Why the BMW 3 Series 330e won: Your bank manager will love it, but you will even more: the 330e is a car of quite extraordinary all-round abilities.
The 330e is just one of the winners in this year’s Britain’s Best Car Awards – see the full list here.
In April, there was a generational change in company car taxation designed to push drivers towards electric and plug-in hybrid models.
Benefit in kind (BIK) on electric cars was reduced all the way down to zero, and to between 2% and 12% on plug-in hybrids, depending on their electric-only range.
Electric cars generally remain unsuitable for many a company car driver covering a significant daily mileage typically due to charging speed and network reliability, so plug-in hybrids have quickly become the default choice for company car buyers to swap their diesel mile-eaters for. And none does it better than the BMW 330e.
The tax bill for someone running a 330e was cut by close to £1000 a year for a 40% taxpayer as a result of the new rules, moving down to a 10% BIK rate. Its 320d diesel stablemate, for so long a brilliantly well-rounded company car option itself (remaining so if, for some reason, you don’t like the prospect of a DIY pay rise), attracts a 27% BIK rate.
It’s a financial no-brainer, then, yet the 330e is not merely a car designed to save you money. It is a brilliant member of the 3 Series family and an interesting and highly capable car in its own right. The 330e’s trump card is just how well it disguises the complexity of its drivetrain compared with so many of its rivals.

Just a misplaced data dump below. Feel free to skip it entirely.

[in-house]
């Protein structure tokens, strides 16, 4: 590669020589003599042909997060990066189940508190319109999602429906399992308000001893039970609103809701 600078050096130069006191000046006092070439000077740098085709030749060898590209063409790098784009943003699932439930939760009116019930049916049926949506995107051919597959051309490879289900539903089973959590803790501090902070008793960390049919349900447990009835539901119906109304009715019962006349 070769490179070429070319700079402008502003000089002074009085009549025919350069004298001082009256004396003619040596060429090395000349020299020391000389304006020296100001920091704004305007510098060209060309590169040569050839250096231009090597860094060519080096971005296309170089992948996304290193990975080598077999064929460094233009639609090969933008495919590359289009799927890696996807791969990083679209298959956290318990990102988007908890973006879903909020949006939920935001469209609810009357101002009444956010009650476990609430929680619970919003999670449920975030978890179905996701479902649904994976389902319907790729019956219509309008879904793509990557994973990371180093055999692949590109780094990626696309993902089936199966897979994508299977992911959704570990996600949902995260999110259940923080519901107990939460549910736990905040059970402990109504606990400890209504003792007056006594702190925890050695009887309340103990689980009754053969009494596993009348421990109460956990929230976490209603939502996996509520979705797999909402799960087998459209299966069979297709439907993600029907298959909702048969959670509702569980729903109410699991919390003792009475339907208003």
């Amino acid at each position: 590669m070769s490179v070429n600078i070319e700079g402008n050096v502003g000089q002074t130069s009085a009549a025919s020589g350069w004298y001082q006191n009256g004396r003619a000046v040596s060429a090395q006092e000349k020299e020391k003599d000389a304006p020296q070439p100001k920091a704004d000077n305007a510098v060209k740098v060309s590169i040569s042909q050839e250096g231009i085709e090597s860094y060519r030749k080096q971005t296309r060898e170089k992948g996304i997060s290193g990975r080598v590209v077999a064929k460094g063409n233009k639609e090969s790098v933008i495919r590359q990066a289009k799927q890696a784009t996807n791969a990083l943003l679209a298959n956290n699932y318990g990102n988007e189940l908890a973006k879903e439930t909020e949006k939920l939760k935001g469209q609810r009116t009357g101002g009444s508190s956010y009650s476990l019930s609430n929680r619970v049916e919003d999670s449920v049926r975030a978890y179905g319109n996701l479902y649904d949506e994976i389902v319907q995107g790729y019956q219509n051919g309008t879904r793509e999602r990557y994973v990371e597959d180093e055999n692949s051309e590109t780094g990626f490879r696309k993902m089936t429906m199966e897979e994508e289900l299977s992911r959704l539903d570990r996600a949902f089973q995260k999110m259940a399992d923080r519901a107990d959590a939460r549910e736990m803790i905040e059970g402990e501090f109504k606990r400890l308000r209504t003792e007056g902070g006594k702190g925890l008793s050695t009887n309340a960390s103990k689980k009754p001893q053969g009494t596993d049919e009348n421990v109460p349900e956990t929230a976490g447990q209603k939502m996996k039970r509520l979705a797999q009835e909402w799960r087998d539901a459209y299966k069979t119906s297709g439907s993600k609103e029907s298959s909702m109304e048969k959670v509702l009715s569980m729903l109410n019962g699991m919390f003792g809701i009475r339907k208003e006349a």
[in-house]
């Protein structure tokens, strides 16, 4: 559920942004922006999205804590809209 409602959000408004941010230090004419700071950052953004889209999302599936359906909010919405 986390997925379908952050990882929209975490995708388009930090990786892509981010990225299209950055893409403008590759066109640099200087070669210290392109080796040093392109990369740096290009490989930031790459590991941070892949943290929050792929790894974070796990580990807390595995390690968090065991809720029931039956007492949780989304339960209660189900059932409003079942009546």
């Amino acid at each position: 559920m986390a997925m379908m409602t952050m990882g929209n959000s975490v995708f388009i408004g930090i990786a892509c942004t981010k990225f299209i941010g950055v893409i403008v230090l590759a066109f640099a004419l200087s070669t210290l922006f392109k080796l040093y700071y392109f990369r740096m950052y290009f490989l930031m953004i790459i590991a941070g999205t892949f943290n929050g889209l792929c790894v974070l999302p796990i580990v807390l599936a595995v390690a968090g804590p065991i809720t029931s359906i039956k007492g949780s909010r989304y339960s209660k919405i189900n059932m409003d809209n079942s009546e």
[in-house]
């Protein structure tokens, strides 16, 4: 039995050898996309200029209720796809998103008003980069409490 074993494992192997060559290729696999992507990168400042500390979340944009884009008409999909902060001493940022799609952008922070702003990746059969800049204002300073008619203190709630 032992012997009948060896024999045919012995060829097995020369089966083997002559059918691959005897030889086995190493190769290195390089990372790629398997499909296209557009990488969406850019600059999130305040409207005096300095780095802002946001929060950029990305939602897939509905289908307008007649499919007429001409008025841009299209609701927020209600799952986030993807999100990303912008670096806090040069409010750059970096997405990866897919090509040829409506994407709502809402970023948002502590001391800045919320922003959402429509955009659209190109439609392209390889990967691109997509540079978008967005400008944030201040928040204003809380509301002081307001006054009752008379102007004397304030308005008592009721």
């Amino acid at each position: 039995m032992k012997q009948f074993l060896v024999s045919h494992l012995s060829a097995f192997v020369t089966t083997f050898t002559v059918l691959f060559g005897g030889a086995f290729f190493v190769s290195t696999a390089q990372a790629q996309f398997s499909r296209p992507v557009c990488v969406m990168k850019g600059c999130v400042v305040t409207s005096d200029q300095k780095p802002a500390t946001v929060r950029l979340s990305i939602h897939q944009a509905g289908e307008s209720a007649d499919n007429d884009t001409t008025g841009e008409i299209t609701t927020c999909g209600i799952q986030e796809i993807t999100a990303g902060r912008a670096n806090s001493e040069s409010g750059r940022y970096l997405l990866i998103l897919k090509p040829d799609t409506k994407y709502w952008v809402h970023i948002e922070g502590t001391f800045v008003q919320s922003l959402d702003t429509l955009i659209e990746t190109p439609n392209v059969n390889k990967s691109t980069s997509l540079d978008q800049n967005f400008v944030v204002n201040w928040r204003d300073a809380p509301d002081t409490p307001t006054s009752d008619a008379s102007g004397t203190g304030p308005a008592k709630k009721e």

Not only is the integration seamless, but the differing driving experiences offered by the various modes can also completely transform the driving experience from all-electric, whisper-quiet Tesla baiter one minute to rapid, near-300bhp performance saloon the next.
Still, most of the time, you’ll just leave the 330e to its quiet brilliance as we did when we ran one on our own fleet earlier this year. Of the 6203 miles we travelled in the 330e, 2892 were solely on electric power, which goes to show not only the benefits of being able to charge at home and at the office to maximise electric range, but also just how many journeys are short enough to be driven solely on electric power in the first place.
You save on tax, and you save on running costs, too. Those 2892 electric miles cost £150.38, and the petrol cost £474.74. The same miles in a 50mpg 320d would cost you £704.99 and, remember, you’re paying more in tax as well to begin with.